Radiation therapy for dogs is usually a daily treatment given for around two to three weeks. For this, you’ll need to take your dog to a specialist for about a two-hour treatment every day during this time. This does involve sedating the dog to keep them still, and while there aren’t many side effects from the radiation itself, the sedation may be a problem for some dogs who have sensitive systems.

One thing most people want to know right away is how much the treatments are going to cost so they can choose accordingly. But the problem is that it’s impossible to even estimate without knowing what type of cancer and how advanced it is. Steve wouldn’t even give me a ballpark, and my research didn’t turn up anything conclusive. The best I can do is to tell you that I’ve seen chemotherapy estimates for a dog as low as $200, and radiation therapy estimates as high as $6,000. So clearly, the range of costs will be varied.

When You Don’t Want to Pursue Treatment

For some owners, pursuing treatments is not the best option. Let’s say that your dog is like Pickles – old, rather set in his ways, and not really fond of other people. He’s at the end of his natural life, and his owner doesn’t want to put him through the stress of going to tons of vet appointments. She’d rather spend the rest of her time with him enjoying his company and spoiling him rotten. And that’s a valid choice for many owners.

So if this is your choice, let’s talk about what you can do to make your dog’s life great till the end, and then we’ll discuss euthanasia.

  • First, be sure to keep your routine as it ever was. If the whole point is to not stress out your dog with a bunch of changes and uncertainty, then now’s not the time to just change up everything. Keep going for walks, keep going to the dog park, keep feeding them at the same time every day, and keep spoiling them as usual. Just stick with your regular routine and your dog will feel much more comfortable.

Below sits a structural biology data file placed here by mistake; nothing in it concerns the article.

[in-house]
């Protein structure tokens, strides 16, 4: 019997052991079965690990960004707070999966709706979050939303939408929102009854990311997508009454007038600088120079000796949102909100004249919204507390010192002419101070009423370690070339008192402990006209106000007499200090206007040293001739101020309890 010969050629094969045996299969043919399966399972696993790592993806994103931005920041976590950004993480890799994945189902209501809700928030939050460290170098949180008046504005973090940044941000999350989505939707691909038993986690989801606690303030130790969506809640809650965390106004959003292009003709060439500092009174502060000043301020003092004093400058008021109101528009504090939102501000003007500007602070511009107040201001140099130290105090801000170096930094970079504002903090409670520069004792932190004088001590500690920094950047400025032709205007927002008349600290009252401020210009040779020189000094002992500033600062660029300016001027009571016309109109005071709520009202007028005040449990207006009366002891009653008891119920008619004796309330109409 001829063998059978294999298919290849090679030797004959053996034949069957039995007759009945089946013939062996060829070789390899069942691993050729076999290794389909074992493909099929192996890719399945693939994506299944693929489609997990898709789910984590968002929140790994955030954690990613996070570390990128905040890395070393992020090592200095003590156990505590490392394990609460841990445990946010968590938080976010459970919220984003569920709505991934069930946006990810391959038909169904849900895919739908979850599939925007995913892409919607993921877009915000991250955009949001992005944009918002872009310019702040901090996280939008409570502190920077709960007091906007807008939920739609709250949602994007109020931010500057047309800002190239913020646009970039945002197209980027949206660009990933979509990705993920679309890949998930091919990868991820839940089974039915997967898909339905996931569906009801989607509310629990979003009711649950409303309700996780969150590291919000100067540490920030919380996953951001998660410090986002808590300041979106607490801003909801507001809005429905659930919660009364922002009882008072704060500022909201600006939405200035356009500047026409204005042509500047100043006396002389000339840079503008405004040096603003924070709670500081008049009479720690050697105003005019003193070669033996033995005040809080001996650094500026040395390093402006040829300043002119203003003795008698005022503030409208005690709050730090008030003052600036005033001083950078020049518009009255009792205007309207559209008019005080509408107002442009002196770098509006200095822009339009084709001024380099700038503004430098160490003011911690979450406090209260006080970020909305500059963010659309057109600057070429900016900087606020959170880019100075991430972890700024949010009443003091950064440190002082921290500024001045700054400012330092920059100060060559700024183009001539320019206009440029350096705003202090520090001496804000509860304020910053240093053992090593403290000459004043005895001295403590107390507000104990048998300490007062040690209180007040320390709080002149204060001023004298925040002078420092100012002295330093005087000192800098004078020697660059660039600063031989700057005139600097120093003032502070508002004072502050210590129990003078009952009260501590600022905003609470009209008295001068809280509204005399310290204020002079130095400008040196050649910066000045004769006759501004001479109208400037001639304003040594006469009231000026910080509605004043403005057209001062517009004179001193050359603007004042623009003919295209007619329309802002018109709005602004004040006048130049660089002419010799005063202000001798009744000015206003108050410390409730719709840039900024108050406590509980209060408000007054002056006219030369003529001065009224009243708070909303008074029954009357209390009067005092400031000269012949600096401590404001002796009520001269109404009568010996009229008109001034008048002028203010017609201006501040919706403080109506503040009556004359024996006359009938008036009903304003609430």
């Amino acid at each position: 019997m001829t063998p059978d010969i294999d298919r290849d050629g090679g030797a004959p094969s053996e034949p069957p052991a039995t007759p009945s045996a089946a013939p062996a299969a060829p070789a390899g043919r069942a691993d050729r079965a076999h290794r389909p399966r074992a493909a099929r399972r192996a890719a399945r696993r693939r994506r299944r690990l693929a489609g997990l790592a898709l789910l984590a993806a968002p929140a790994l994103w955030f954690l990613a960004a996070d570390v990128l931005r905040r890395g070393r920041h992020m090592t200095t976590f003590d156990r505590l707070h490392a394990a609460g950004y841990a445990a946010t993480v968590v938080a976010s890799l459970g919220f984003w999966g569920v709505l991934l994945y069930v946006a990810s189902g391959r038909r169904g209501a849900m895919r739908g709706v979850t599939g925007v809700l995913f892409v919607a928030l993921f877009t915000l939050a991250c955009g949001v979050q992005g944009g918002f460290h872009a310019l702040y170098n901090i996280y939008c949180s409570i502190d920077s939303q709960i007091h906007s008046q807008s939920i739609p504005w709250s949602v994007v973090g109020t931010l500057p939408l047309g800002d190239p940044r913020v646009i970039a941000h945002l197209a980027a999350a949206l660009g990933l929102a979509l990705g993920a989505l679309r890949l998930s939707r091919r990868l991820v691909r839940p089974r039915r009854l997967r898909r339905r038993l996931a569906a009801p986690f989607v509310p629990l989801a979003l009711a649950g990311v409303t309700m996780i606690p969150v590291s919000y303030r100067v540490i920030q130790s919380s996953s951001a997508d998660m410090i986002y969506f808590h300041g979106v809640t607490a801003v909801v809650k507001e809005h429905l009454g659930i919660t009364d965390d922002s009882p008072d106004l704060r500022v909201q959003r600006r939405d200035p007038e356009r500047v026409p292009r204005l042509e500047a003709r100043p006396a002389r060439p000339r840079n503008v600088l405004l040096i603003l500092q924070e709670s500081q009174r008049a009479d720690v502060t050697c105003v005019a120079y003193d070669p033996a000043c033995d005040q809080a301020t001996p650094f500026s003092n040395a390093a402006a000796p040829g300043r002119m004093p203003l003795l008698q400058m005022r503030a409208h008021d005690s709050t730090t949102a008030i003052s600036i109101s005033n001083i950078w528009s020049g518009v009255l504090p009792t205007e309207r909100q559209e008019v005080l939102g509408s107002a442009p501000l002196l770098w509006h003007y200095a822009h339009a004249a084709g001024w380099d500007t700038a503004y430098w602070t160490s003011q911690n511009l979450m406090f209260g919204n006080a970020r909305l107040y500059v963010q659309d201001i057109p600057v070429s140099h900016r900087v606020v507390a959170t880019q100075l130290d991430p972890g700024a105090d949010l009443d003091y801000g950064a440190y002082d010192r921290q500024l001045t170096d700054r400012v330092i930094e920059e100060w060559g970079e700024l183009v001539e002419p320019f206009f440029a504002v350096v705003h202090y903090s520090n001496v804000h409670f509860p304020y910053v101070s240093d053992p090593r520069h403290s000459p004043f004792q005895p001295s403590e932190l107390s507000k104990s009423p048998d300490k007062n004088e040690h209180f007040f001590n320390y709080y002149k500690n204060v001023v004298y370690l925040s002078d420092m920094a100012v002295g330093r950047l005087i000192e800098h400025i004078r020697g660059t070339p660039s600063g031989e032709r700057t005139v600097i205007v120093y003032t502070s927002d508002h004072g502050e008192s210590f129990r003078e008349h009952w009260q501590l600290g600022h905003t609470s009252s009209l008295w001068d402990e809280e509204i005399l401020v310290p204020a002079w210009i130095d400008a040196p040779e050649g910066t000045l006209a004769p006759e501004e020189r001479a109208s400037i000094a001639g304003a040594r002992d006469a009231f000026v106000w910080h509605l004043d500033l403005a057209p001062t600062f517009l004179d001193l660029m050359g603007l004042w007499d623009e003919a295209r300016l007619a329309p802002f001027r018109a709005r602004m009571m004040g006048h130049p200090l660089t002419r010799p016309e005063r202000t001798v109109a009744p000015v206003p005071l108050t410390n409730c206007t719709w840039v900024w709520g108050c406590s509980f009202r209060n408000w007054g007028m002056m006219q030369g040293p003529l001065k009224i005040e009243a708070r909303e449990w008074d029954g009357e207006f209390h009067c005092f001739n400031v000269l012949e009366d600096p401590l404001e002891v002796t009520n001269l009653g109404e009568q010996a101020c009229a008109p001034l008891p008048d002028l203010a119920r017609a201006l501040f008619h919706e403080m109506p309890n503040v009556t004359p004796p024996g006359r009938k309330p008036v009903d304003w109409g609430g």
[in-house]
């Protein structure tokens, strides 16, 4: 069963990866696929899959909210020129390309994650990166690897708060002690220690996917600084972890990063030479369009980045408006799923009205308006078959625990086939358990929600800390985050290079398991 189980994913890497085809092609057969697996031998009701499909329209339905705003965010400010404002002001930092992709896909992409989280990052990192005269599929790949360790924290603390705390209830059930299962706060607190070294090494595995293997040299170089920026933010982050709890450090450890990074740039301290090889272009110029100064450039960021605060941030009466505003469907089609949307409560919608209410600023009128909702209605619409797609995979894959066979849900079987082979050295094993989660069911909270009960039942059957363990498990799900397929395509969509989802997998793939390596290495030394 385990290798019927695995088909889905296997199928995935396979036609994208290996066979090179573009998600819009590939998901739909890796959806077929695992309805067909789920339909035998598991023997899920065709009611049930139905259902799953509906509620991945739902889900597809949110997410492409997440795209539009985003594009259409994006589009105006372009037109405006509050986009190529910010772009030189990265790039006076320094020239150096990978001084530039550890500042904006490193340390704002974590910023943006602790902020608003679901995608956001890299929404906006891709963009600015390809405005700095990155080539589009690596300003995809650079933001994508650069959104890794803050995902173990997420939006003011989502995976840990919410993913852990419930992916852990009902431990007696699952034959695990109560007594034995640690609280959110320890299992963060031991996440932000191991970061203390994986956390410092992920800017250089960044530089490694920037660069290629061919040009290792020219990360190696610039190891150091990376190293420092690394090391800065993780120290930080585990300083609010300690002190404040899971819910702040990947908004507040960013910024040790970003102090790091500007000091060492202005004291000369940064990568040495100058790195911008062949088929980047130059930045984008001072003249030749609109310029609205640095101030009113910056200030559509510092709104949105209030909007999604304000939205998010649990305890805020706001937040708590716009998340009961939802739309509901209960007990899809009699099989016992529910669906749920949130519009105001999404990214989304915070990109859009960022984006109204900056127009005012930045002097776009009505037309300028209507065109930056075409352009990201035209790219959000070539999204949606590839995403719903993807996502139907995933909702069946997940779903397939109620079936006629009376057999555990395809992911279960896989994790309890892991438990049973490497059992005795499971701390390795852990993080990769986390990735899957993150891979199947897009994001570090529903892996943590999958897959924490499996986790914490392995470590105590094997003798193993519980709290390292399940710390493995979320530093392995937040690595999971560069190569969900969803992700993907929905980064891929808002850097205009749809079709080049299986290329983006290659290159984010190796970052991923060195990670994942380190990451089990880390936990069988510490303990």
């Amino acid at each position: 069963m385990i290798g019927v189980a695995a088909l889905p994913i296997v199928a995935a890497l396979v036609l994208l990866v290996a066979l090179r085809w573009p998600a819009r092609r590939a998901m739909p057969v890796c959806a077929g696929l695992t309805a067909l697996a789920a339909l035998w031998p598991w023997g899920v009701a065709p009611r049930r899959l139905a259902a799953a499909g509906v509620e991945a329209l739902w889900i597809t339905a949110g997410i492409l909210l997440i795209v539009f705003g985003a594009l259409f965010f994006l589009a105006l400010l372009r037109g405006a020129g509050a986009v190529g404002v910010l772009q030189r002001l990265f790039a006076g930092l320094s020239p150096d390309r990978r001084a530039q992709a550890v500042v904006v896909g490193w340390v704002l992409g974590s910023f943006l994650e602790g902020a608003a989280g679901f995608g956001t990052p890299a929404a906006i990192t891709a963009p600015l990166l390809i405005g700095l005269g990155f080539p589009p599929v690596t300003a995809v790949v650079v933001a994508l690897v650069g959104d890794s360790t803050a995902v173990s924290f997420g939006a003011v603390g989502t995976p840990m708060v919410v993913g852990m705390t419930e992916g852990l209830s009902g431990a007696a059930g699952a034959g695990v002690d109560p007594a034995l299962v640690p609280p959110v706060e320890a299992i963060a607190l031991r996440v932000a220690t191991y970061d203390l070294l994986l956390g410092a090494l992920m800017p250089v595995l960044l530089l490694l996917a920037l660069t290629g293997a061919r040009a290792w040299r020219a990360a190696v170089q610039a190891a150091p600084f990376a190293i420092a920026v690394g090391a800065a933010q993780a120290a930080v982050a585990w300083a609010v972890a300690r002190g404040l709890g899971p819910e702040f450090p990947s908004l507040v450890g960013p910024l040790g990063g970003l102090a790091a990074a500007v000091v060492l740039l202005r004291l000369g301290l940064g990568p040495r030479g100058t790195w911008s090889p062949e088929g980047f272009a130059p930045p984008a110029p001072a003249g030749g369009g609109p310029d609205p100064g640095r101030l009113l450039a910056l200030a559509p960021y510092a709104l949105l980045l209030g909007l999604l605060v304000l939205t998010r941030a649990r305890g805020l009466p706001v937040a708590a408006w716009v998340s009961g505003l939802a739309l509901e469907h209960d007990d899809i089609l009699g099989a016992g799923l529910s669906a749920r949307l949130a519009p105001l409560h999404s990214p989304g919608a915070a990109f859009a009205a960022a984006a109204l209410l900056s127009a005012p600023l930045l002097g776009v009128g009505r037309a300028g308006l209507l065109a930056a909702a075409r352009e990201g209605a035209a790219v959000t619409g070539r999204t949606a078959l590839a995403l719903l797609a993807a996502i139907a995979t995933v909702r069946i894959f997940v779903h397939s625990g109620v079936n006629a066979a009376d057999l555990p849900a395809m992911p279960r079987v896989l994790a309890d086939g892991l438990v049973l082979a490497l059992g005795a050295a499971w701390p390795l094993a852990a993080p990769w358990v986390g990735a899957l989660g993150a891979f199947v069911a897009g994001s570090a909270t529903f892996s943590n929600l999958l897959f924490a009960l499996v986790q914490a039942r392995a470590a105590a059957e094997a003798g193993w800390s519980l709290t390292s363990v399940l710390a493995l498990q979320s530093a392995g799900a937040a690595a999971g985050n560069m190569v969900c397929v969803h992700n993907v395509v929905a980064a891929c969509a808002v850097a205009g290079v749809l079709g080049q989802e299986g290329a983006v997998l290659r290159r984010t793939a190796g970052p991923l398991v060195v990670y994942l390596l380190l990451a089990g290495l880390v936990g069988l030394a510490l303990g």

• If you’ve ever wanted an excuse to spoil your dog, now’s your chance. Get them any new-fangled dog toy that catches your eye. Get them a sparkly new collar. Buy up those treats that you always thought were a bit pricey. Anything you think your dog may enjoy is a good thing to try now.

 

  • Make a bucket list and go attack it. If you’ve ever wanted to take your dog to a specific place, or do a specific thing with your dog, now is the time. Maybe you’ve always wanted to go camping with your dog, or maybe you just want to go through a drive-thru and order a puppy cappuccino. Whatever’s on your list that makes you happy is worth doing.
  • Stay optimistic, even if you are choosing to accept that these are your pet’s final weeks. You never know what dogs may just pull through by sheer force of will, and if you allow yourself to lose that optimism, you may start being a bit more anxious around your dog than you wanted to be.
  • Speaking of anxiety, forgive your dog if they start showing some behavioral issues during this time. When a dog’s body isn’t healthy, one of the first things they do is start to show defensive behaviors. It’s an instinct from the wild that keeps them safe. You may want to consider some anti-anxiety tools like a Thunder Shirt to make them feel better.

A Note on Euthanasia

One of the things that you may have to consider is euthanizing your dog if the pain or symptoms get too difficult for the dog to handle. The truth is that no one can tell you when is the best time to euthanize your pet. The vet may be able to tell you at some point that your dog is really suffering, and that euthanizing would be the most humane behavior; but it’s still up to you when to make that decision.

Remember that if you choose not to make this decision, that’s okay too. It’s a very personal choice that no one should judge you for. You know your dog better than anyone, so who is better to determine when he’s ready to go? Be sure to involve your whole family in this decision if you live with others, even the children. It will help everyone to process the action better if you decide together.

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The Final Verdict

While we ended this article on a bit of a dark note, I do want to point out that cancer diagnoses for dogs really aren’t as hopeless as you may think. Treatments are typically successful, and while it may cost you in time and money, there’s a great chance that your buddy could be totally cured from his cancer within just a few months or less.

Just remember that when you first get that diagnosis, you should always start with a plan for yourself as well. Be sure you’ve got someone to talk to, or some help getting your dog to and from appointments, whatever you need. That support will help you focus on your dog’s wellbeing, so that they can focus on getting better. And that’s what everyone wants.

While I haven’t experienced this with any of my dogs, I know that statistically, there’s a good chance that I will someday. I can’t say that I know exactly what I plan to do then, but it’s comforting to know that there is plenty of hope and many clearly defined treatment plans to follow. I hope this article has given you a bit more hope about what you can do, and a guideline for how to get started, when your dog has been diagnosed with cancer.

Sources:-

http://www.petmd.com/dog/conditions/cancer/what-do-when-your-dog-diagnosed-cancer-treatment-prognosis-and-aftercare

https://www.preventivevet.com/dogs/my-dog-has-been-diagnosed-with-cancer-what-now